Happy Christmas from the Streets of London.

Blogging has taken rather a back seat this year as other, sometimes less important but more present things took priority. A situation I hope to resolve in the coming year. Today, in very different ways, I was spurred on to return by an old school friend and a new Australian friend.

There are many great, varied and beautiful cities around the world. I have been fortunate to visit many of them and hope to visit more in the coming years. There are perhaps fewer truly global cities, that somehow feel connected to or part of our humanity. For me, one of those cities is London. Perhaps, one of three or four similar world cities we aspire to visit, imagine living in and at some level feel we have a shared history and connection.

In the past year, I have spent roughly half my time in south London (in what some might suggest is the wrong side of the river) and have seen the place often with new eyes. Much of the time, this happens while walking Taz in the local parks. Today was similar, as I took that time to catch up on social media posts. The first confirmed I had missed out on some prestigious local blogging award (the Morties) – mainly due to the fact my posts had dried up in the middle of last year. The second was from a facebook friend in Australia (Paul) who posted about the potential loneliness many experience at this time.

Whilst it isn’t news that many people find Christmas challenging and as artificial as many Christmas trees, his specific examples gave me pause for thought. I have often wondered if there isn’t a darker side to some Christmas celebrations. Do some people need to know others are enjoying less or are simply excluded in order to enjoy their time more or at all?

Christmas for me has always been a bittersweet occasion. I remember the excitement of being given the bike that replaced one I had outgrown and the magic of my first true white Christmas. Then just prior to Christmas in 1973, my father died and the feel of Christmas from that point on had changed. Some things, no matter how hard a child wishes, cannot be replaced.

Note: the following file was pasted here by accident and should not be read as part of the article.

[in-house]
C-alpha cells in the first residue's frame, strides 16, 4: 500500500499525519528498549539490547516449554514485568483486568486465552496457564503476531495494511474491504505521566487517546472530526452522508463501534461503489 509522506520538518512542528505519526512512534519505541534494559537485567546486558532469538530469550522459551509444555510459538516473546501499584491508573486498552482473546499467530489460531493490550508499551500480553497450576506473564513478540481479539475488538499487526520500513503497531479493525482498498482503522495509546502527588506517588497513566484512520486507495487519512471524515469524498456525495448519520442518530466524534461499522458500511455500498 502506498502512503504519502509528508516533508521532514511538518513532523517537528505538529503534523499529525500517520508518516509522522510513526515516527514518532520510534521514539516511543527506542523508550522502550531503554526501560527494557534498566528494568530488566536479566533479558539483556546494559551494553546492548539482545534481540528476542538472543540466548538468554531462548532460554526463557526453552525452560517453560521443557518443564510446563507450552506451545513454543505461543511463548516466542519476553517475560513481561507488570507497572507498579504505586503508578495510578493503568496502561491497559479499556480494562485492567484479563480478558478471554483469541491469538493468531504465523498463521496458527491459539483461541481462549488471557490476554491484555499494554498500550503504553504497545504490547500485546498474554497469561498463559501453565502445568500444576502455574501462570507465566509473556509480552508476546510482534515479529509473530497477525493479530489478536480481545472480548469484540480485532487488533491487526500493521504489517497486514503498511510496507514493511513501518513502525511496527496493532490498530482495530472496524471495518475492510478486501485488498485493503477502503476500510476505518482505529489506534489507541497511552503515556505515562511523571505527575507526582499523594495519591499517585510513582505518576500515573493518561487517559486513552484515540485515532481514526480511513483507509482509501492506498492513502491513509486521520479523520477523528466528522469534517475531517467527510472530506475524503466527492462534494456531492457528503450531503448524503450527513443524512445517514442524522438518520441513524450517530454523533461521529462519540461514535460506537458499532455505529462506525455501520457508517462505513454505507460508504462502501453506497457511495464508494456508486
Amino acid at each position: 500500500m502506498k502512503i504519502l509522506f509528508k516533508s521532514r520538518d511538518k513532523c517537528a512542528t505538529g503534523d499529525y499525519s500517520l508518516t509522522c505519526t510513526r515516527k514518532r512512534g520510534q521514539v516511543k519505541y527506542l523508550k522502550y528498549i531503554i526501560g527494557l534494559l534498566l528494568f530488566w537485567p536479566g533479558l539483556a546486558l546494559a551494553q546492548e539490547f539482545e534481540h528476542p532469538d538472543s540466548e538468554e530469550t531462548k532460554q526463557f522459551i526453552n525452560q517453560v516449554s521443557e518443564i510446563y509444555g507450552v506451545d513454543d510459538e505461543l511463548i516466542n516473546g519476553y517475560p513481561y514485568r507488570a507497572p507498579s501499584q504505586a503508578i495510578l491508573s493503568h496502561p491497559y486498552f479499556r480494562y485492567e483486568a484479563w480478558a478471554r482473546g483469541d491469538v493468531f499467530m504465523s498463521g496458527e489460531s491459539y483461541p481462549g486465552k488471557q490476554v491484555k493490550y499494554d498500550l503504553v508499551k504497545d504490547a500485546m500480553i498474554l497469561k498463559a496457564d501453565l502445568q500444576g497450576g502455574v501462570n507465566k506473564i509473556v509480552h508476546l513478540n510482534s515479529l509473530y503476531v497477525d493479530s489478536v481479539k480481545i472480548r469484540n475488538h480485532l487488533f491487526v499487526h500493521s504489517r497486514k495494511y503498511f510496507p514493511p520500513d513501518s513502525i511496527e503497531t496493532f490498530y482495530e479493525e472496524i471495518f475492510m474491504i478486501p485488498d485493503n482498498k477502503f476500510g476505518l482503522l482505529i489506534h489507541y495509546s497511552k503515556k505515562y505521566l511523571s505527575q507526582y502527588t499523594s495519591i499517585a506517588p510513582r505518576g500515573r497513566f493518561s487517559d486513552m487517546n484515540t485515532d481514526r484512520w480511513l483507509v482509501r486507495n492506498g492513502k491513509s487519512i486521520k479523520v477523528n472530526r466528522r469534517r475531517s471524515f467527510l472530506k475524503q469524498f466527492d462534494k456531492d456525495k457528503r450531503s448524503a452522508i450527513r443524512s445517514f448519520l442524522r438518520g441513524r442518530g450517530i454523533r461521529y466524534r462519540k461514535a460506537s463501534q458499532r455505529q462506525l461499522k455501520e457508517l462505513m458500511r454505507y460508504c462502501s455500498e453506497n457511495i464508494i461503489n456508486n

One of the few things I can remember from that year was a news programme showing an office block being used by the homeless over Christmas. I’m sure I didn’t understand the importance of this development at the time. This was the birth of Crisis at Christmas and the charity is, regrettably, still going strong forty years later. What so few people appreciate is just how easily we could swap places with any number of those seeking shelter in the Crisis centers.

The video above marries Ralf McTell’s 1960’s original with the Crisis choir (also featuring Annie Lennox) of 2017. Such a beautiful sound and an entirely unremarkable group forming the choir – all homeless and each could very easily replace their photograph with ours.

Returning to Paul’s comments from Australia, I found myself thinking of those who become invisible to others and society in general. Perhaps none more so than those we write off as probably drunk, high, mentally ill or too challenged to cope with the real world.

This year as for the last four, I haven’t sent Christmas cards but have made a donation – to a charity that can make a difference to lives. Although it isn’t my usual charity, this year will I will be supporting the Crisis at Christmas team. May the need for their work be short lived and I for one will try to see the person not their situation just a little more often.
From a warm, dry, happy and safe home, I wish everyone a very Happy Christmas. For those who for whatever reason, cannot enjoy this Christmas as they would like, I hope 2018 brings you what you would wish yourself.

 

 

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